A sad tale from BBC:
A woman believed to be the last native speaker of the Eyak language in the north-western US state of Alaska has died at the age of 89.
Marie Smith Jones was a champion of indigenous rights and conservation. She died at her home in Anchorage.
She helped the University of Alaska compile an Eyak dictionary, so that future generations would have the chance to resurrect it.
Ms Jones is described by her family as a tiny chain smoking woman who was fiercely independent.
None of her nine children learned to speak the language, and there are 20 more Alaskan tongues in danger of dying out. 🙁
Applying for your residency visa involves filling about a ridiculous amount of forms and getting a medical. But some of the questions asked on the application throw up questions about myself.
One is “religion/sect”. I seldom refer to religion when talking about myself — I don’t like labels. But this was a required question: and so down on the form went “Christian/Catholic”. I can’t say I’m accustomed to referring to the divisions of Christianity as sects, even though that’s exactly what they are. For me the word conjures up images of small, close-knit groups.
Of course such divisions do not apply solely to Christianity, there is a large one in Islam as well. But again — and even though I’m familiar with the word from Northern Irish history — the word “sect” doesn’t quite capture it for me. My brain doesn’t seem to want to accept it.
I’m not used to thinking of myself as a “Westerner” either, though the term is in common usage regarding surveys by one of the papers here. Is that my own bias, or do people of all nations who relocate find themselves in the same jarring situation?
My name has also proved interesting. Nobody can pronounce the English form correctly, so there is much confusion when they see my Irish one. Which, incidentally, has had at least five different spelling variations since I got here. Trying to explain that Irish people have names in both the Irish and English languages doesn’t seem to work as well as I’d like. That said most people seem cool with it. I just wish people would spell the damn thing right!
ADDENDUM: Facebook has again been blocked at work, so I can’t regularly check messages or play Scrabulous etc. Getting the web at home is not as straightforward as it appears, as is much here. FB access depends on finding internet cafes, and I may only get in once or twice a week until further notice.
How the Edwardians spoke. I don’t really care about Edwardians, I just like examining how language changes over the decades.
A sad day for internet freedoms in China. Traffic from search engines Yahoo!, Live.com and Google are being redirected to Chinese-owned Baidu.com. Bastards.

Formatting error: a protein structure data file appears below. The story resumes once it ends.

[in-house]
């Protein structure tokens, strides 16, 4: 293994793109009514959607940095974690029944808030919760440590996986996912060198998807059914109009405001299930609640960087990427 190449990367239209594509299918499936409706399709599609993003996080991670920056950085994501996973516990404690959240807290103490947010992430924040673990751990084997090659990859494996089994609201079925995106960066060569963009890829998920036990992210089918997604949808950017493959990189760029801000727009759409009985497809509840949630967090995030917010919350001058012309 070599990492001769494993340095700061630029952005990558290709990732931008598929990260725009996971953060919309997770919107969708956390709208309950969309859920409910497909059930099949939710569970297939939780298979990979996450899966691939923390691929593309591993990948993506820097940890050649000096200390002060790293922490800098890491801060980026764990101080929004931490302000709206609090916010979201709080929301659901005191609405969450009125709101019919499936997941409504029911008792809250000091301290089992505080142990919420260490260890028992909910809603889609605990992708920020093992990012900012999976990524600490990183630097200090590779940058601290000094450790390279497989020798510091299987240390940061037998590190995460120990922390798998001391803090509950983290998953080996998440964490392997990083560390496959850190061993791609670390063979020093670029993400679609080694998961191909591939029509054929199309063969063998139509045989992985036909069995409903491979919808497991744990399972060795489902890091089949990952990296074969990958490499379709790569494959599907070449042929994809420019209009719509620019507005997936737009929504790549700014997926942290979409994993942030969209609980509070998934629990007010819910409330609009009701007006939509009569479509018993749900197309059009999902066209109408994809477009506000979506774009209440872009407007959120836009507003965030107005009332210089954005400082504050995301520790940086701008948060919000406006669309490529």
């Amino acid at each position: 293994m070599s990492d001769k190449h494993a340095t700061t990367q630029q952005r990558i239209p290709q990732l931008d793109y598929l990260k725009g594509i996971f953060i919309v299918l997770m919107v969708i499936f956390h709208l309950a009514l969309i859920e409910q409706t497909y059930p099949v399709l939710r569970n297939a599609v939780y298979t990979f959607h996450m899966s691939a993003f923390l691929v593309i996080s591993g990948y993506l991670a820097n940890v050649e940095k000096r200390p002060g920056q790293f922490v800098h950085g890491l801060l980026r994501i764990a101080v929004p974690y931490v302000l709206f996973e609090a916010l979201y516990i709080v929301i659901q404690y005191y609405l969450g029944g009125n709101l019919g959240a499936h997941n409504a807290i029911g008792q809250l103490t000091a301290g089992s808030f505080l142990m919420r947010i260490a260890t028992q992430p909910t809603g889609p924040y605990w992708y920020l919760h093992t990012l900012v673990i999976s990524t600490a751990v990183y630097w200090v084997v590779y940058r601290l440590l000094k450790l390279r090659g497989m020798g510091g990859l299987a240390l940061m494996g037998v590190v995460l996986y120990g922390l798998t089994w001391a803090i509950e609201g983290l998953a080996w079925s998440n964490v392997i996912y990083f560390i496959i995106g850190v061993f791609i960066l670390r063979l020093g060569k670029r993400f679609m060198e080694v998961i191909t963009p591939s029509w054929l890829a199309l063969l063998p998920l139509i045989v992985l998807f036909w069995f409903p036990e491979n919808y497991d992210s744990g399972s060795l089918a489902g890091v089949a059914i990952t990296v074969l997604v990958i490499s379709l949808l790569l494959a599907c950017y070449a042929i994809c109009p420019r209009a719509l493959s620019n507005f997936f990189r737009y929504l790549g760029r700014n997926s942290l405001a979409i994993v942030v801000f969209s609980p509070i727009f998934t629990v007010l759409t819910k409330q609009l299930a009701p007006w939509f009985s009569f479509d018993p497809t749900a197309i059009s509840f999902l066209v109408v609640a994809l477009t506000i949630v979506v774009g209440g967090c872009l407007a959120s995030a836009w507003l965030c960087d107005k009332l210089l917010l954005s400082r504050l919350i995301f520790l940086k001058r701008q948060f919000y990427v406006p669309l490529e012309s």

How to make a floating skull illusion. Don’t tell me you’ve never wanted to do this!
Why Facebook needs money: data centres. The snowballing social networing site has taken out a lease on a 10,000sq ft facility to house data servers.
Lessons learned from a near disaster. Please excuse me while I back up my hard drive…
Canadian paedophile suspect arrested in Thailand. Oh, they’re gonna love him in prison!
And last, but by no means least, 10 ways to geek out this Hallowe’en.
Truer words…, originally uploaded by Marjorie Dawes.
I’m under pressure, but here’s what I’ve found:
Howto make a Barbie electric chair. So good I have to show you the picture:
Depression feels worse than many chronic diseases: study. I’m not at all surprised. (AFP)
Siemens, Microsoft develop car products. Everything from information to navigation… Microsoft shall rule the universe one day. Or at least have a market presence everywhere. (AP)
Bush, after talks with Hu, accepts invitation to Beijing Olympics. Human rights groups will not be pleased, but then Bush’s record isn’t exactly brimming with examples of good behaviour. (International Herald Tribune)Cleesawns, hallions, tippers and who-but-me’s. Colloquialisms from 1960s Ireland. (Michael Nugent)
Thinking of words can guide your wheelchair. Technology freakin’ rocks. (New Scientist)
One for us word nerds: Instructor creates cuneiform and hieroglyphic translator. Sadly I can’t see my name in Egyptian. Site still rocks though. (Marketwire.com/Virtualsecrets.com)
Bloggers are screwed: This journal may disappear at any time. LiveJournal tells its members that posting links must be treated in the same way as posting the material itself must be treated. (Liz Marcs)
Ah, capitalism: US weapons, given to Iraqis, move to Turkey. Guns given to Iraq’s security forces by the US military have been recovered after use in violent crimes in Turkey. (International Herald Tribune)
Highwire: Russian village’s tightrope walking prowess. Nearly every man, woman and child in the remote mountain village of Tsovkra-1 can walk the tightrope. (Reuters)
Naughty boy? Olbermann re-enacts Senator Craig bathroom scene. Using the police report, Keith Olbermann recreates the incident which saw the US senator arrested after allegedly seeking some same-stall action with a policeman. (Crooks and Liars)
Protecting the nation’s interests: China passes new anti-monopoly law. Twill make it harder for foreign firms to buy Chinese companies. (AFP)
International relations: Should we be worried about Russia and China ganging up on the West? No, according to Ian Bremmer. That’s a relief. (Slate)